Who needs a pension?

There's more than one way to ensure a comfortable old age. Many people are opting out of both state and private pension schemes, deciding that tax-free savings and property investments could be a much better bet
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An old age filled with buying your weekly shopping from the supermarket's budget range, followed by sitting in front of the telly because you can't afford to go out, is not an inspiring picture. But, experts warn, this could be the fate of many people working today, and not just those who have only the basic state pension of £67.50 a week to look forward to. Many people who are paying religiously into their pension fund may still find it is not enough.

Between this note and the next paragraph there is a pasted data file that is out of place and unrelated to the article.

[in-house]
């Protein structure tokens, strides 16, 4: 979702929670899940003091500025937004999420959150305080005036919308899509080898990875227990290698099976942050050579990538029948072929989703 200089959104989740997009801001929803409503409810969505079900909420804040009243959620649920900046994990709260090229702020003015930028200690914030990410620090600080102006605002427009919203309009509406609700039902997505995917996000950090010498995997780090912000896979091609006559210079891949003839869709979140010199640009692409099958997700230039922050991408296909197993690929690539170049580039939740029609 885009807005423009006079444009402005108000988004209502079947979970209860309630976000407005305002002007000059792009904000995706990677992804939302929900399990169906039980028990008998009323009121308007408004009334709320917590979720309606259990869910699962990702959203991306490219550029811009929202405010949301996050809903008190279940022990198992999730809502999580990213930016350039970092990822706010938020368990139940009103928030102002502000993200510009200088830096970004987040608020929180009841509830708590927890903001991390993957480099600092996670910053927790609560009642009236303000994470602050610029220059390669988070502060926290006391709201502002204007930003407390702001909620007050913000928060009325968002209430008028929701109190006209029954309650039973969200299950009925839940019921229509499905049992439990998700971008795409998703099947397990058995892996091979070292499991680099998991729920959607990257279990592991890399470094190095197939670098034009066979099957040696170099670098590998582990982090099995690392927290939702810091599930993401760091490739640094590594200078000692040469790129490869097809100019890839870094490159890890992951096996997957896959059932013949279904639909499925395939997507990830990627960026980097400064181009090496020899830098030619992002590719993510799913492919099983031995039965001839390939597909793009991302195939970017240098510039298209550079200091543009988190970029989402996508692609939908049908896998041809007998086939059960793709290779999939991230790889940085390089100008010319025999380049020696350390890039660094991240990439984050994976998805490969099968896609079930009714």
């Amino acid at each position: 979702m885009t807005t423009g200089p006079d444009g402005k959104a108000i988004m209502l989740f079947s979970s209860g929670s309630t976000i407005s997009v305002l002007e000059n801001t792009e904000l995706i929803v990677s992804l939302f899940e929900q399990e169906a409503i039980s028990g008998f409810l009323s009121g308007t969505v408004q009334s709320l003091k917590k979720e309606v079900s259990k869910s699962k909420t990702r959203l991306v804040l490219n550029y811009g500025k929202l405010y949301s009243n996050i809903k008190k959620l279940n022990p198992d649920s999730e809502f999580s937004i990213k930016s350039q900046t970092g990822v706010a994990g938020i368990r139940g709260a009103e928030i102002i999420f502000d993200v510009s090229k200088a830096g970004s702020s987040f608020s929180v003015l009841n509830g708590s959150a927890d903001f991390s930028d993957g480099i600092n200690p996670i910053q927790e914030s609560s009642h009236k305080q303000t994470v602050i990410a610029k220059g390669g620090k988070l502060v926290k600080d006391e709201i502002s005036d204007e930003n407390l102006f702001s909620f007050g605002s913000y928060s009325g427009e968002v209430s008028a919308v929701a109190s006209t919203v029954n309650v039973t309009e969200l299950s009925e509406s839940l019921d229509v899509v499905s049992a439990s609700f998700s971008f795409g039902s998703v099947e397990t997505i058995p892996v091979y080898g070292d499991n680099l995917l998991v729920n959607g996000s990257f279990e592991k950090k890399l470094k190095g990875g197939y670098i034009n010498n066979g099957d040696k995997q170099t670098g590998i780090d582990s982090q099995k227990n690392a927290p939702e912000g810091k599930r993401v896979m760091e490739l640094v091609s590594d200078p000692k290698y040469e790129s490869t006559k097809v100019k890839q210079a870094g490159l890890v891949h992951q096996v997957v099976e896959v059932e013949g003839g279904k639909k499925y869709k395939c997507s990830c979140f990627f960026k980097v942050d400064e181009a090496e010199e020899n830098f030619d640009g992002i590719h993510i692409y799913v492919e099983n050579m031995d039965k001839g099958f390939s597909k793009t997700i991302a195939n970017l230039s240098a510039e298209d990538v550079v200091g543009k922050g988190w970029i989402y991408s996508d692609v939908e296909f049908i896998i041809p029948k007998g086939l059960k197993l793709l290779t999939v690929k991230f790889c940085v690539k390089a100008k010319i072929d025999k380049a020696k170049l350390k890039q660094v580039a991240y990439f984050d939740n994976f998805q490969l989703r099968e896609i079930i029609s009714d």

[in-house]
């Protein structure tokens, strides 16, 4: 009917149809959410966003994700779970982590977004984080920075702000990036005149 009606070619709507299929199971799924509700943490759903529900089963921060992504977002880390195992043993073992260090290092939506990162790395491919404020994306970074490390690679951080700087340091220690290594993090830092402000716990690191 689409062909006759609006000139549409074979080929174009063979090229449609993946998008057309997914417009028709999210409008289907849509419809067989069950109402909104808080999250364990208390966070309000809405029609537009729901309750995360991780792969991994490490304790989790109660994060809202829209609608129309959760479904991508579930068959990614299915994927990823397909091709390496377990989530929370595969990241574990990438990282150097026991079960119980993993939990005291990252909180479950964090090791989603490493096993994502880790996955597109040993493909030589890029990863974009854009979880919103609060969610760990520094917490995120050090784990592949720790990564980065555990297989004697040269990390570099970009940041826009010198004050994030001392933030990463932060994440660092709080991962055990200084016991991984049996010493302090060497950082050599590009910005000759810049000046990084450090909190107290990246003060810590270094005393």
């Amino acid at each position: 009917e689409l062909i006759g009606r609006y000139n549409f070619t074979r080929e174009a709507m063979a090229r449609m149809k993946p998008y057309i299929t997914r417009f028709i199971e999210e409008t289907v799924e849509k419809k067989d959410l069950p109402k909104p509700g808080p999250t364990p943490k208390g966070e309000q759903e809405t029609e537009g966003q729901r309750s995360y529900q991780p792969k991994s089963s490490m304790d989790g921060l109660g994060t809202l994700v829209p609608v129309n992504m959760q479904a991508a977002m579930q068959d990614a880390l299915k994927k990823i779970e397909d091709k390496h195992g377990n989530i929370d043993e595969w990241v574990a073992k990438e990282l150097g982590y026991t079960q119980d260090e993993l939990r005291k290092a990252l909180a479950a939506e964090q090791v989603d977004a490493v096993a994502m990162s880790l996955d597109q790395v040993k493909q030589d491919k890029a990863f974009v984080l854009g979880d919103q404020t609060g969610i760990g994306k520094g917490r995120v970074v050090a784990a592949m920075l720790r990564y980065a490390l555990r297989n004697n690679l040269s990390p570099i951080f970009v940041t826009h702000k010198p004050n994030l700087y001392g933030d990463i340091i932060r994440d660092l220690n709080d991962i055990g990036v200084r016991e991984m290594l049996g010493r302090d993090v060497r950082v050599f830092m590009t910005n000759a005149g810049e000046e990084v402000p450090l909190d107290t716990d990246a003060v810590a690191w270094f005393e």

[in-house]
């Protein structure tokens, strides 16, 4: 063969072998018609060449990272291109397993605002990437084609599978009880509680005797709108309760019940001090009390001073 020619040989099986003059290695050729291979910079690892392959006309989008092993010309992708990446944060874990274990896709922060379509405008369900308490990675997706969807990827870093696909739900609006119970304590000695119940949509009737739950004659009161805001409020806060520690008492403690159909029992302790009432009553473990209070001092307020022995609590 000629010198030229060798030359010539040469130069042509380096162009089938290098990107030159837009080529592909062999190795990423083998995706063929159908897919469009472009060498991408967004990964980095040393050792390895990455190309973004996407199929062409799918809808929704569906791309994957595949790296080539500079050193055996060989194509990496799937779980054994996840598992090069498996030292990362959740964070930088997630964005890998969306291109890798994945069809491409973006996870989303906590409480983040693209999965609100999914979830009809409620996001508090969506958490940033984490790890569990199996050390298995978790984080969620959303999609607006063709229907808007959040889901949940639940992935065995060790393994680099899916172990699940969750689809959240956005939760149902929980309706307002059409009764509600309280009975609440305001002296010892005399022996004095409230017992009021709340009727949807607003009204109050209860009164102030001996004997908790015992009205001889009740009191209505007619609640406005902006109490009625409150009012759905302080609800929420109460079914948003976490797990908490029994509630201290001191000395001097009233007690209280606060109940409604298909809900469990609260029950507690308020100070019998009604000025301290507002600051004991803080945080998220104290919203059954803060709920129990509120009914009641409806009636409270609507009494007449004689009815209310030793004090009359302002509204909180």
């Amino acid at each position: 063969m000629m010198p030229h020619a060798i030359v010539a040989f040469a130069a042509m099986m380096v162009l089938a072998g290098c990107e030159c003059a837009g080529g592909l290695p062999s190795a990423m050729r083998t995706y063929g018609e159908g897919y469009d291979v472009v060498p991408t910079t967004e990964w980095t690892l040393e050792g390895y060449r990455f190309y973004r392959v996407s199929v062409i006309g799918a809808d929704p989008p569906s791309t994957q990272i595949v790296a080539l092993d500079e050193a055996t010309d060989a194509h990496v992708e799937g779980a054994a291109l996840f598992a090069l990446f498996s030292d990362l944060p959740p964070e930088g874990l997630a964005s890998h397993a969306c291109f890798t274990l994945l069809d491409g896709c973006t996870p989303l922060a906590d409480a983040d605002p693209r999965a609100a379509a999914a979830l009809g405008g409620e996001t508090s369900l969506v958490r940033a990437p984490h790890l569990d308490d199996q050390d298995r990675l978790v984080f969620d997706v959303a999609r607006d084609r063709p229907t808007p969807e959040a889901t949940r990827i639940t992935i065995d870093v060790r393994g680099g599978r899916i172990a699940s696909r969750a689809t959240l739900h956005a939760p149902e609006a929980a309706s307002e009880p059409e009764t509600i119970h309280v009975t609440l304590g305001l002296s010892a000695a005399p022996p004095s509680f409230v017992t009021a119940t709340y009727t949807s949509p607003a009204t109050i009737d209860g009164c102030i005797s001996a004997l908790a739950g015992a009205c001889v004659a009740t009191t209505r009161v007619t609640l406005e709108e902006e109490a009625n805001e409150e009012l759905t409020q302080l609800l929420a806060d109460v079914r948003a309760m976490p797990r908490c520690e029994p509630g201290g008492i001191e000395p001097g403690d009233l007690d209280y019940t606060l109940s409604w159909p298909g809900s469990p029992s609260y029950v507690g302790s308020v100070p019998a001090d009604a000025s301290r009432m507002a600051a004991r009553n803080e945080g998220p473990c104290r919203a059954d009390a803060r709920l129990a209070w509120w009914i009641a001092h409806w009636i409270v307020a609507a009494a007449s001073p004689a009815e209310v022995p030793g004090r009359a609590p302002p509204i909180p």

An old age filled with buying your weekly shopping from the supermarket's budget range, followed by sitting in front of the telly because you can't afford to go out, is not an inspiring picture. But, experts warn, this could be the fate of many people working today, and not just those who have only the basic state pension of £67.50 a week to look forward to. Many people who are paying religiously into their pension fund may still find it is not enough.

Does this message of gloom tempt you to stop paying into your existing pension scheme? A growing number of people are deciding to do just that. According to the independent financial advisers (IFAs) we spoke to, opting out of a pension scheme to put your money into other investments makes more sense now than at any time in recent years. There are no miracle schemes, but there are realistic alternatives to pension schemes which will still ensure a safe and comfortable retirement.